Accountability

Whistleblower protection improvement passes Congress

Daniel Akaka

Sen. Daniel Akaka (D-Hawaii), who is retiring at the end of the 112th Congress, pressed for better whistleblower protections for 10 years.

Legislation to protect whistleblowers in federal agencies has passed both houses of Congress and is heading to President Obama’s desk for his signature.

The Whistleblower Protection Enhancement Act, which improves protections for federal employees who call attention to waste, fraud and abuse within their agencies, passed the Senate on Nov. 13. Sen. Daniel Akaka (D-Hawaii), the bill’s main sponsor, expressed his satisfaction at seeing the bill pass just before his planned retirement from the Senate in January.


Read the bill text here.


“I have worked on this legislation for over a decade, most recently as chairman of the federal workforce subcommittee, and I truly thank my colleagues for enacting this important legislation at this time,” Akaka said in a written statement.  The bill, introduced by Akaka in April 2011, had originally passed the Senate in May 2012.  The House approved the bill with minor modifications in late September; the Senate then passed the revised measure by unanimous consent.

The bill clarifies that whistleblowers may disclose evidence of censorship of scientific or technical information under the same standards that apply to disclosures of other kinds of waste, fraud, and abuse, and codifies the anti-gag provision that has been part of every Transportation-Treasury Appropriations bill since 1988.

The bill also establishes Whistleblower Protection ombudsmen to educate agency personnel about whistleblower rights and provides the Office of Special Counsel with the independent right to file "friend of the court" briefs, or amicus briefs, with federal courts.

Angela Canterbury, director of public policy at the Project on Government Oversight, was also pleased to see the bill pass.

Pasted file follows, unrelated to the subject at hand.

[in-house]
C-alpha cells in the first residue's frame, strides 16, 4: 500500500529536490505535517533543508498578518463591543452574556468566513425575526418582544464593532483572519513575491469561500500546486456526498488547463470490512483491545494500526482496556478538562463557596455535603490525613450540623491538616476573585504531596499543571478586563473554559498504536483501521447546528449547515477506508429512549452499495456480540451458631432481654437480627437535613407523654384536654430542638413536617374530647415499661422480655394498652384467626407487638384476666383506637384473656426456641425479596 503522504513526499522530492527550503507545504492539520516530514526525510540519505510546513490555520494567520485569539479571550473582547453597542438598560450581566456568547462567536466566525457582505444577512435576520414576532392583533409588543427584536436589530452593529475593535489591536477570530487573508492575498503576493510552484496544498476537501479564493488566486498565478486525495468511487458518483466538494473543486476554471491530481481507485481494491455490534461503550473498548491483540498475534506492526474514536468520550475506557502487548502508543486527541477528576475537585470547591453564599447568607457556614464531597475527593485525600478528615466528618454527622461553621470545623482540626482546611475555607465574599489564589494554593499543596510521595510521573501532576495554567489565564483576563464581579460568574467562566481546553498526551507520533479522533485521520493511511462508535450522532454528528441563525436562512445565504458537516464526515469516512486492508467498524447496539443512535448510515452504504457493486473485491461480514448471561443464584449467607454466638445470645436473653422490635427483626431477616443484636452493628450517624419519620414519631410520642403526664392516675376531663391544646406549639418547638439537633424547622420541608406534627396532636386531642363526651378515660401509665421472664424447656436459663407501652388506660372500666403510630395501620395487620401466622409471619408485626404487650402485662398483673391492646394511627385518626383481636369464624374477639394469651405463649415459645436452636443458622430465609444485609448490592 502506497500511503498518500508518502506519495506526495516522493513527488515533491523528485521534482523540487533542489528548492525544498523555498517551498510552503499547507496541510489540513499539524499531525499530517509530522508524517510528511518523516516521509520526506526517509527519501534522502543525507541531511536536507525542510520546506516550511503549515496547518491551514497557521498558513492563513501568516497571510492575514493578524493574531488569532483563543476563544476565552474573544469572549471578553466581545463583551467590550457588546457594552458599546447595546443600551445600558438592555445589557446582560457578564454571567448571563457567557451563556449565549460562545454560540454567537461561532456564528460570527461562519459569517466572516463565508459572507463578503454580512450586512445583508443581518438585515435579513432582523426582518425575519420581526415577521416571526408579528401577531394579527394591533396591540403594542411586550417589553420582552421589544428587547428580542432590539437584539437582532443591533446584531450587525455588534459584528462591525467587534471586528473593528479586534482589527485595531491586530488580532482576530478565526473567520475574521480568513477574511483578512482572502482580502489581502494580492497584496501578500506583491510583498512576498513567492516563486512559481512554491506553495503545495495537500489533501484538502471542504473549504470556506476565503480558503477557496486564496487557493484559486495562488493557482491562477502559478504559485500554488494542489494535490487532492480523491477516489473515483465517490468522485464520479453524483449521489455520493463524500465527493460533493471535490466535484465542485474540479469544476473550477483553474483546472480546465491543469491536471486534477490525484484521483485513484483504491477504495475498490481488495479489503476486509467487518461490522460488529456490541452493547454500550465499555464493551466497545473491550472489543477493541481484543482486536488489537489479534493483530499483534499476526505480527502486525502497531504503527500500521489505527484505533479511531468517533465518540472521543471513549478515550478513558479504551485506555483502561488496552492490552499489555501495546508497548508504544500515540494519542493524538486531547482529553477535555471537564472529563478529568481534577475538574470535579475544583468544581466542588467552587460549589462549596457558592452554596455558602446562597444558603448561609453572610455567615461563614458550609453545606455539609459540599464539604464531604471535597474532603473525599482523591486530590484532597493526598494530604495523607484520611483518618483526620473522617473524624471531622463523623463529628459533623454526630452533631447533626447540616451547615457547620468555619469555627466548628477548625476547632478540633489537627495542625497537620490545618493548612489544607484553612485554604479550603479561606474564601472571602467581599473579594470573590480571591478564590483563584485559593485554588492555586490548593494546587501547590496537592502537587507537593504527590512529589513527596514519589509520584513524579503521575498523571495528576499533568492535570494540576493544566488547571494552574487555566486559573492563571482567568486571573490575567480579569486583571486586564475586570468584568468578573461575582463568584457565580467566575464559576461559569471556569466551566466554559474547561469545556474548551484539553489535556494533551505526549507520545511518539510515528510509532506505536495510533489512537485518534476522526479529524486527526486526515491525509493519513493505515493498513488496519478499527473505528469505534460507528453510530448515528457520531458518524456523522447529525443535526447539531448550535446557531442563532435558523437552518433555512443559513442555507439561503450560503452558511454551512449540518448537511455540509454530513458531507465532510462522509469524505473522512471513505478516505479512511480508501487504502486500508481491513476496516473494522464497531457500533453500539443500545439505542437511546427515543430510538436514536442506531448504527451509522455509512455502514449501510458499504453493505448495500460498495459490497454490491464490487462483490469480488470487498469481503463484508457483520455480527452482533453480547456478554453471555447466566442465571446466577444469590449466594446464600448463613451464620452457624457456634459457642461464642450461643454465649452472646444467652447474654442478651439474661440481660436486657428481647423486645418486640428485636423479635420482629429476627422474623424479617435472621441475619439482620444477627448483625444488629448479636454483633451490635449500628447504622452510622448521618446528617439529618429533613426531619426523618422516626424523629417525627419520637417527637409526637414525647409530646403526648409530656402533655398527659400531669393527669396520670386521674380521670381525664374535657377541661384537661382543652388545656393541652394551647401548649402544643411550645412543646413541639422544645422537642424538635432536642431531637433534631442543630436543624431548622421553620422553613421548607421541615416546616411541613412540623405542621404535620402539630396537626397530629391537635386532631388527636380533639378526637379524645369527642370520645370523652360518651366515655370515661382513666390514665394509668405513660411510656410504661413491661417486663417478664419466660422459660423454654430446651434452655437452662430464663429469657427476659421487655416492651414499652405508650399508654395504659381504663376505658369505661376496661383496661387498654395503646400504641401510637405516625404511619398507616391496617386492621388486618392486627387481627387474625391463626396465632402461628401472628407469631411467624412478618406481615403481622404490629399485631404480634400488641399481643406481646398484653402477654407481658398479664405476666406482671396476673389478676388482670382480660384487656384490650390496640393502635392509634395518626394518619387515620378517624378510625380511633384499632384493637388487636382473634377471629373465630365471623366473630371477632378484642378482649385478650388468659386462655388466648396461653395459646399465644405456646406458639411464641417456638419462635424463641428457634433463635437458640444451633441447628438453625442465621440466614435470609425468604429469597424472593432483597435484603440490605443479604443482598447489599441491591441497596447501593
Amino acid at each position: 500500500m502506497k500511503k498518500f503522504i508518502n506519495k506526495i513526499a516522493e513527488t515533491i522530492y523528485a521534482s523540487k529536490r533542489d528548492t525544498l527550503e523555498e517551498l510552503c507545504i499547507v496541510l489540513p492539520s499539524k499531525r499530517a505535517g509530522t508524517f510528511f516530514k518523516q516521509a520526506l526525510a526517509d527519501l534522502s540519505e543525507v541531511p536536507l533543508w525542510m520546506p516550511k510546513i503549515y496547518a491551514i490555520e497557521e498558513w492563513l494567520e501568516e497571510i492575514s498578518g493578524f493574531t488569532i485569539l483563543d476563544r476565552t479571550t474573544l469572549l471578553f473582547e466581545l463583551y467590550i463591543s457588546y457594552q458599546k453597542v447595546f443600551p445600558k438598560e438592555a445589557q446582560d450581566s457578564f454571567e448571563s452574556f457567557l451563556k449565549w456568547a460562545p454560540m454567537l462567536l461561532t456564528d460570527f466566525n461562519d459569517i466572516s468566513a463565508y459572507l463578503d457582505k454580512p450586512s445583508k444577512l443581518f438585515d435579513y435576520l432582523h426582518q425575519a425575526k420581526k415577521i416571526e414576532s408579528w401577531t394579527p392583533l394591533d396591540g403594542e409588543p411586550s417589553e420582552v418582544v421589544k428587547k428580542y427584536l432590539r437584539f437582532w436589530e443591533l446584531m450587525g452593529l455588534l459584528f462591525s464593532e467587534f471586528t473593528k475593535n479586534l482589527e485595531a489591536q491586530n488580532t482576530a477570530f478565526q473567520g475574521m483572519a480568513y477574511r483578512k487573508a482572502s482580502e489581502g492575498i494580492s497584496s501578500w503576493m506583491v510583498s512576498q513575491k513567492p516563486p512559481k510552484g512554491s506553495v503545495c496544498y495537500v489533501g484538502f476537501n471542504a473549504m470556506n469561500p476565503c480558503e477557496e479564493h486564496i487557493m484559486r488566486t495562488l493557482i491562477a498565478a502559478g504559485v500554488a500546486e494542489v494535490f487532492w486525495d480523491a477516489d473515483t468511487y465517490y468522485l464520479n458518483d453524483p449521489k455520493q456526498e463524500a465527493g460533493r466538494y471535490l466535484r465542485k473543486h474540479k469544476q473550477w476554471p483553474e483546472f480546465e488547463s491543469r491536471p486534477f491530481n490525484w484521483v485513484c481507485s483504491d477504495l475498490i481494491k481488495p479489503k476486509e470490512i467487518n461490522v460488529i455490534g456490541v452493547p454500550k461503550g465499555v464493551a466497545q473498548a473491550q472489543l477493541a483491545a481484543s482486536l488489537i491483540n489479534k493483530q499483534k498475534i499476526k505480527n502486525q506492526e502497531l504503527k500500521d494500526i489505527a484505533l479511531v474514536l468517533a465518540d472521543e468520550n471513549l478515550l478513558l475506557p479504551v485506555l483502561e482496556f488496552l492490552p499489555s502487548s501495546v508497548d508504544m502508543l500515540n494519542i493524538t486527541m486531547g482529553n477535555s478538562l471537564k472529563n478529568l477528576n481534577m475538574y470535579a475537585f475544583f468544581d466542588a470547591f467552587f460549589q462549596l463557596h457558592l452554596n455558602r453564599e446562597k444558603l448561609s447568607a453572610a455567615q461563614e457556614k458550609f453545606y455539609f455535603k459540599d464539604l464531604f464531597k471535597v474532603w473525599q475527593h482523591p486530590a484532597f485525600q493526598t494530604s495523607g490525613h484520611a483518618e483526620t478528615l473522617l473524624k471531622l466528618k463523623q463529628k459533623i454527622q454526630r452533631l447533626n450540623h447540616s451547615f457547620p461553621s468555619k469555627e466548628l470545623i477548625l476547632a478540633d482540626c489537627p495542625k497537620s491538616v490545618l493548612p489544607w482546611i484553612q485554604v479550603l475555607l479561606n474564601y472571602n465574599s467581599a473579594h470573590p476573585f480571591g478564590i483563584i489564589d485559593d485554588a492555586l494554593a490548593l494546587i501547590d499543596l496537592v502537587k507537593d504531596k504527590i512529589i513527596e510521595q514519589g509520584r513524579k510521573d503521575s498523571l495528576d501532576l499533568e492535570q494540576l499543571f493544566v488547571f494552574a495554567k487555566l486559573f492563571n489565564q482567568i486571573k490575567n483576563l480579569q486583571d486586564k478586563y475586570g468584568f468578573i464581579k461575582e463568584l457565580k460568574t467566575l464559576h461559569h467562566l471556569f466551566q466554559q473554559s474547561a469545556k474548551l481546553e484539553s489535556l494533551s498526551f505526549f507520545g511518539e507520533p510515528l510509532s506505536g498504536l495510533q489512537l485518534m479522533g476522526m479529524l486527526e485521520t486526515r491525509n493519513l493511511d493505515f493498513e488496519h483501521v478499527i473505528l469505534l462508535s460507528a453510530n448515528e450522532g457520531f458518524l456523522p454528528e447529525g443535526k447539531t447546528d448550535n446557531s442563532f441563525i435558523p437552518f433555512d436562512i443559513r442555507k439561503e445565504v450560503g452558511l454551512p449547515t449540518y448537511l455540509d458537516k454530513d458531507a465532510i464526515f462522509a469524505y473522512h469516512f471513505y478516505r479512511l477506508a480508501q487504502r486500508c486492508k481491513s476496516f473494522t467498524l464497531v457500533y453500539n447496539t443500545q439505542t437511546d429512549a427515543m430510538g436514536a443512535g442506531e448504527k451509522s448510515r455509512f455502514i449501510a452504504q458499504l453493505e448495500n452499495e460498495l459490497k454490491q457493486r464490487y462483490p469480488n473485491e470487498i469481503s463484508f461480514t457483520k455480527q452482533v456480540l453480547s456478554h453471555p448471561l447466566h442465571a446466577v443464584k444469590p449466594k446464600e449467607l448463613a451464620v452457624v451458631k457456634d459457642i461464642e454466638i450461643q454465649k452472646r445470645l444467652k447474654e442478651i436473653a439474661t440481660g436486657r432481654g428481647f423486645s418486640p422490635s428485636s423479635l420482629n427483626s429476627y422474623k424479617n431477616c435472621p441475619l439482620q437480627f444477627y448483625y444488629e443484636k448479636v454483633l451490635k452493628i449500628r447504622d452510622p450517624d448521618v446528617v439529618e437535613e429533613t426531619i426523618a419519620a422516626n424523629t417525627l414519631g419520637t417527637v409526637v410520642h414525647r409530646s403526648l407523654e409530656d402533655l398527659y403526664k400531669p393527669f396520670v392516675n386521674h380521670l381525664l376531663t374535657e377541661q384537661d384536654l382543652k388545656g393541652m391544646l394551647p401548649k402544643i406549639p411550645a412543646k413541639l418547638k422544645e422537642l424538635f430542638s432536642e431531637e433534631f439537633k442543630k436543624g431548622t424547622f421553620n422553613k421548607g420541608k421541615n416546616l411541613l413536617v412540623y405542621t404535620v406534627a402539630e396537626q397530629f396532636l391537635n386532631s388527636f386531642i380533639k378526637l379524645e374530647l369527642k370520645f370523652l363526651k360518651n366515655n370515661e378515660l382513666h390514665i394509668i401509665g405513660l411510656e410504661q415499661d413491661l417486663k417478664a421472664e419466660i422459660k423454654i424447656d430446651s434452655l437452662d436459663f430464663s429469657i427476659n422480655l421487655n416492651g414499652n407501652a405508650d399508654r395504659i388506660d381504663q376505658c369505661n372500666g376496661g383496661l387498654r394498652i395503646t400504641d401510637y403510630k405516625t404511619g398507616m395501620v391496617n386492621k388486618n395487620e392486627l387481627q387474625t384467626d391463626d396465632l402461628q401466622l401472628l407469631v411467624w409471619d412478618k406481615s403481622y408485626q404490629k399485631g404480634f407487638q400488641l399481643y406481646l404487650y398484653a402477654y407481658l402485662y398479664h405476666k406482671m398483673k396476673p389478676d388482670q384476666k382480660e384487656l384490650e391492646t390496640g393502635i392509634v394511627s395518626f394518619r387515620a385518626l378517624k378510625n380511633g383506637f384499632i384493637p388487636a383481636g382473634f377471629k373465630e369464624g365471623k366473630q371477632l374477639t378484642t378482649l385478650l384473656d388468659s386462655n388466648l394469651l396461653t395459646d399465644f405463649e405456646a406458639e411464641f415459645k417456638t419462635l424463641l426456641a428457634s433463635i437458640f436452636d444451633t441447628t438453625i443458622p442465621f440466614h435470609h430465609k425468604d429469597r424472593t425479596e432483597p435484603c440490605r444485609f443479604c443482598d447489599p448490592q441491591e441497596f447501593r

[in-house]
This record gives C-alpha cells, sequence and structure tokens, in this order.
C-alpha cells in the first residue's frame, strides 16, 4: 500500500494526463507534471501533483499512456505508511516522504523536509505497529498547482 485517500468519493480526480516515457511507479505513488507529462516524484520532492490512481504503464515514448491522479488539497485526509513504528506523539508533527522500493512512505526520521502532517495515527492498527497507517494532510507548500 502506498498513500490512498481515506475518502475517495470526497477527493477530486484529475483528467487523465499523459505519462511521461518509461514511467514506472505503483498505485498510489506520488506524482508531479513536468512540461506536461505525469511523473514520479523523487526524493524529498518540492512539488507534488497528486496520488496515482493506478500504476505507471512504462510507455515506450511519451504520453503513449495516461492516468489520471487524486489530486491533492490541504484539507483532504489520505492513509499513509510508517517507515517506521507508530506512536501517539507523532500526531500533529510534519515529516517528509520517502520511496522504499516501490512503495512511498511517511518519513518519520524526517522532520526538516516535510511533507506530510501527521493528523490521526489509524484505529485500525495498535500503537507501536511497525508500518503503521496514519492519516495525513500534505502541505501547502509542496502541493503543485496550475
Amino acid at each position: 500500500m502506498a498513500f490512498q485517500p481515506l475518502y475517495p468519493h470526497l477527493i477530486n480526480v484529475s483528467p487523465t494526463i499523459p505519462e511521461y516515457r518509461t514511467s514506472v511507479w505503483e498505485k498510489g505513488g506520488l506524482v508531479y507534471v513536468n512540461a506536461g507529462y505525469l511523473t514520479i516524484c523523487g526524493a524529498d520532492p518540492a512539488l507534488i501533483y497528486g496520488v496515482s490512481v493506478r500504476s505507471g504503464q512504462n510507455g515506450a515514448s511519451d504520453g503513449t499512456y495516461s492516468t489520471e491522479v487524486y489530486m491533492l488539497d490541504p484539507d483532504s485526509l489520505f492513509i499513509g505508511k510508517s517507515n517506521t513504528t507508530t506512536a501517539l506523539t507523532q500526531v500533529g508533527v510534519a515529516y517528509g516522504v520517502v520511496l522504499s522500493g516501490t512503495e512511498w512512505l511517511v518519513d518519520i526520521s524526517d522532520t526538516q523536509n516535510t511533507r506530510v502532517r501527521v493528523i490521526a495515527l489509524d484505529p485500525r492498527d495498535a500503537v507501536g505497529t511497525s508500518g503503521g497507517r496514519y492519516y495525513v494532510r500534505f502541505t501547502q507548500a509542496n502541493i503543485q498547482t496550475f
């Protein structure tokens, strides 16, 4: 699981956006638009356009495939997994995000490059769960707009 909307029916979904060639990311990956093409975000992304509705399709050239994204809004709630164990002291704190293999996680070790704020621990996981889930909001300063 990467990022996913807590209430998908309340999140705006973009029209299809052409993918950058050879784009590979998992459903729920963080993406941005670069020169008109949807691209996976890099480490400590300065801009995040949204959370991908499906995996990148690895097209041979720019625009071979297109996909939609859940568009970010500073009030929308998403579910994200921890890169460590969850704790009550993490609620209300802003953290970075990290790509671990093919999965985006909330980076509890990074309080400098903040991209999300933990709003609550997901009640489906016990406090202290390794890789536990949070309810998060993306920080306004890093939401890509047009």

“This opening salvo to the lame duck [session] shows that Congress can put aside partisan posturing and deliver more government accountability to the American public,” she said. “These hard-fought reforms will substantially improve the status quo for federal whistleblowers and taxpayers.”

About the Author

Technology journalist Michael Hardy is a former FCW editor.

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Reader comments

Fri, Nov 16, 2012

With wasteful and abusive spending rampant at the local DOD installation level it all adds up to one big dollar amount of needless spending of ALL OF OUR tax dollars.

Thu, Nov 15, 2012

They can put in all the theoretical protections they want. And while you won't get fired or moved to loading dock any more, as a practical matter, unless you can blow whistle in an anonymous fashion (usually impossible, since management knows everyone involved), speaking up adds another layer to glass ceiling over your career progression. You aren't a 'team player'.

Wed, Nov 14, 2012 TSA whistleblower Washington DC

Despite years of leading whistleblower advocate organizations Project On Government Oversight and Government Accountability Project lobbying Congress to write in a provision in this bill that would stop agencies from canceling out whistleblower protections using their unclassified secrecy regulations and/or rules, i.e., the Transportation Security Administration's "Sensitive Security Information": http://www.pogo.org/resources/whistleblower-issues/wi-wp-20110629.html http://www.whistleblower.org/storage/documents/An_Open_Letter_to_President_Barack_Obama_and_Congress.pdf No such provision made it into the final bill. This is evidence that both the House and Senate UNANIMOUSLY agreed with the Republican coauthor of the House version, Rep. Todd Russell Platts, that no such provision was needed due to the fact that such protections have been in place for over three decades: "[the Civil Service Reform Act] has been the law since 1978, and it continues to be the law." http://1.usa.gov/SVSFMo

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